I blogged not too long ago about the concept of vegan purity and how some people seem to think that veganism is ridiculous because while vegans are against killing animals, many animals are harmed in growing plants for us to eat. My point was that in just being here, we are going to cause some harm to animals, but that doesn’t mean we should not do the best we can to NOT harm them. And the “best we can” is NOT slaughtering billions of them each year to eat and enslaving them in zoos, aquariums and the like, and wearing them, and doing useless “scientific” experimentation on them. Just because we can’t always avoid hurting or killing some animals does not mean that we should just wantonly kill as many as we want for no reason at all.
I’m not sure why this is such a difficult concept for some people to grasp, as it seems pretty darn clear to me. It must be all that meat they are eating. Someone claiming to be a “professor” wrote an “article” called “Mice: the biggest losers with vegetarianism”. You can read it here http://www.abc.net.au/radionational/programs/scienceshow/mice-the-biggest-losers-w-vegetarianism/4660498 if you really want to waste a few minutes of your life–you’ll never get those minutes back, so think carefully.
“Professor” Mike Archer is under the mistaken impression that not eating animals causes more harm to animals than eating them. How’s that for a mind-bending bit of stupidity? How does he justify this claim? He starts by blathering on about how monocultures have destroyed biodiversity. In this, he could well be right, although how vegans are responsible for monocultures, I have no idea. Being vegan involves eating a wide variety of plant foods, not just those derived from monocultures; we don’t just eat corn, soy, and wheat–no, those crops are grown to feed LIVESTOCK, not vegans, so I’m afraid I miss his point there. The stupid thing is, he actually acknowledges that “some” (although it’s actually the MAJORITY) of the plants grown go to feed livestock for meat-eaters. But then he goes on to blame vegans, too, as though our whole less-than-one-percent of the world population (vegans) is somehow responsible for more environmental damage than the other over-99-percent of the population (meat-eaters). What an interesting quirk in cognition.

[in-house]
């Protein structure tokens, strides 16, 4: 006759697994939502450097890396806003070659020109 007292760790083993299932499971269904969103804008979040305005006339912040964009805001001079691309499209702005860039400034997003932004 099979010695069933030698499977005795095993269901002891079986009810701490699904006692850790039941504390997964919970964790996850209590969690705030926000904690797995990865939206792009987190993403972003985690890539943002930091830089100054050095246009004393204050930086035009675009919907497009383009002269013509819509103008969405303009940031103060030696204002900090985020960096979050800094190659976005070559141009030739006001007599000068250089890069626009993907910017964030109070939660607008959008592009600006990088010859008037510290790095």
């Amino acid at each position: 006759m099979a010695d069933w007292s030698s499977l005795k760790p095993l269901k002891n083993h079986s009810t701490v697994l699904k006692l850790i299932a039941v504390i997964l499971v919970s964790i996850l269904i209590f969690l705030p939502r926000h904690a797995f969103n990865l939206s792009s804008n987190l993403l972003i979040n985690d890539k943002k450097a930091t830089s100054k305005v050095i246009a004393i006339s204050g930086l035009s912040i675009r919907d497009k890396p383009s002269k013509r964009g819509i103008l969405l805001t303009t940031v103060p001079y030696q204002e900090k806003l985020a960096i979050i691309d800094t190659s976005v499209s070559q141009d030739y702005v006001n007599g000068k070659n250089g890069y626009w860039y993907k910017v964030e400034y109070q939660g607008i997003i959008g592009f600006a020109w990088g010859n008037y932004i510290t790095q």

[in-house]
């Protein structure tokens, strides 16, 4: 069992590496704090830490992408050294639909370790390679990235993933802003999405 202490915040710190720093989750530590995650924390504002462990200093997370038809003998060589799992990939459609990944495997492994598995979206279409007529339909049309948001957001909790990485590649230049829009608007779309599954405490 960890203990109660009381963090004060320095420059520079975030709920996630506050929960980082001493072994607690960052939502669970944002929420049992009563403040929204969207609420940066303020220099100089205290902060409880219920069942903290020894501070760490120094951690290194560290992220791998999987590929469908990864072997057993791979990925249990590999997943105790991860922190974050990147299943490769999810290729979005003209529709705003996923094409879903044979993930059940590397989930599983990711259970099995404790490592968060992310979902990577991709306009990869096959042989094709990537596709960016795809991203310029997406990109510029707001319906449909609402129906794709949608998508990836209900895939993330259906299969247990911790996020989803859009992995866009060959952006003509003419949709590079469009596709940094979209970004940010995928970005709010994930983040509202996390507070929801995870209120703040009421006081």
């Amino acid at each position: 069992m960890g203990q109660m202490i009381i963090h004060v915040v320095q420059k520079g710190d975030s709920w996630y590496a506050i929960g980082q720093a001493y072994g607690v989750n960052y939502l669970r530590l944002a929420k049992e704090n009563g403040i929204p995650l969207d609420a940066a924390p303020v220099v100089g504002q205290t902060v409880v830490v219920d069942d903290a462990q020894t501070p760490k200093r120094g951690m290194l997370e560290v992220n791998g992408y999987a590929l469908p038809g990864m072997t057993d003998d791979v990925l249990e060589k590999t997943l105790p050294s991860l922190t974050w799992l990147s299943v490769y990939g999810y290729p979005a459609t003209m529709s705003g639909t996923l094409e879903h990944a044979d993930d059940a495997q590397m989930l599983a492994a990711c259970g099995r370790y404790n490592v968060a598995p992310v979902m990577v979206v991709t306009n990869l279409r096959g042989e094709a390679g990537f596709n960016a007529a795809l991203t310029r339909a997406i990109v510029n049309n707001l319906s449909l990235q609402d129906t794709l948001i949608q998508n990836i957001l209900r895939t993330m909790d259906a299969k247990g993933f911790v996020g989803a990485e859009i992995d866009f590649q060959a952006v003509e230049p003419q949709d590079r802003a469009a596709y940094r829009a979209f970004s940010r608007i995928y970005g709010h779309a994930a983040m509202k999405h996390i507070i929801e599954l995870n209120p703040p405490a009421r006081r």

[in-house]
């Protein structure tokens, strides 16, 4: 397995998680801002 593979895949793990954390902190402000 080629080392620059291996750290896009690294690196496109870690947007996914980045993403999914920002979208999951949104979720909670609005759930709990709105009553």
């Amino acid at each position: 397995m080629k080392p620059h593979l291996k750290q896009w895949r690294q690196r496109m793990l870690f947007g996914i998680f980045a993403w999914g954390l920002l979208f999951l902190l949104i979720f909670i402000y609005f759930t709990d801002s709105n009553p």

Then, all of a sudden, the dear prof shows an intriguing interest in the well-being of mice. He goes on to describe them as charming little creatures–who sing love songs to each other, imagine that!– who we nasty vegans kill in untold numbers to satiate our gluttony for plant food.
He then goes on to accuse vegans of being hypocritical and reminds us that our existence means some animals will die. He begs us to just accept that in order for humans to survive, some animals die. “We can’t change that” he says. “We can’t stop death out there.” He reminds us, apologetically, that the Garden of Eden is a myth.
How insightul. Except that he conveniently forgets that raising animals for slaughter is a deliberate and brutal act that is completely unnecessary for human survival. While the Garden of Eden is, indeed, a myth, that does not justify what humans do to animals for no other reason than palate pleasure, entertainment, or convenience.
Vegans have never claimed purity as a goal. What we actually say is that we want to do the least harm possible. No vegan has ever claimed that ongoing human existence will not result in animal casualties. It’s unavoidable, but the fact that some animals will die does not excuse wilfully and intentionally harming animals for no good reason at all.
Sorry, “Professor” Archer, but your arrow went quite wide of the mark with that argument. Try again. This time, put some actual thought into it.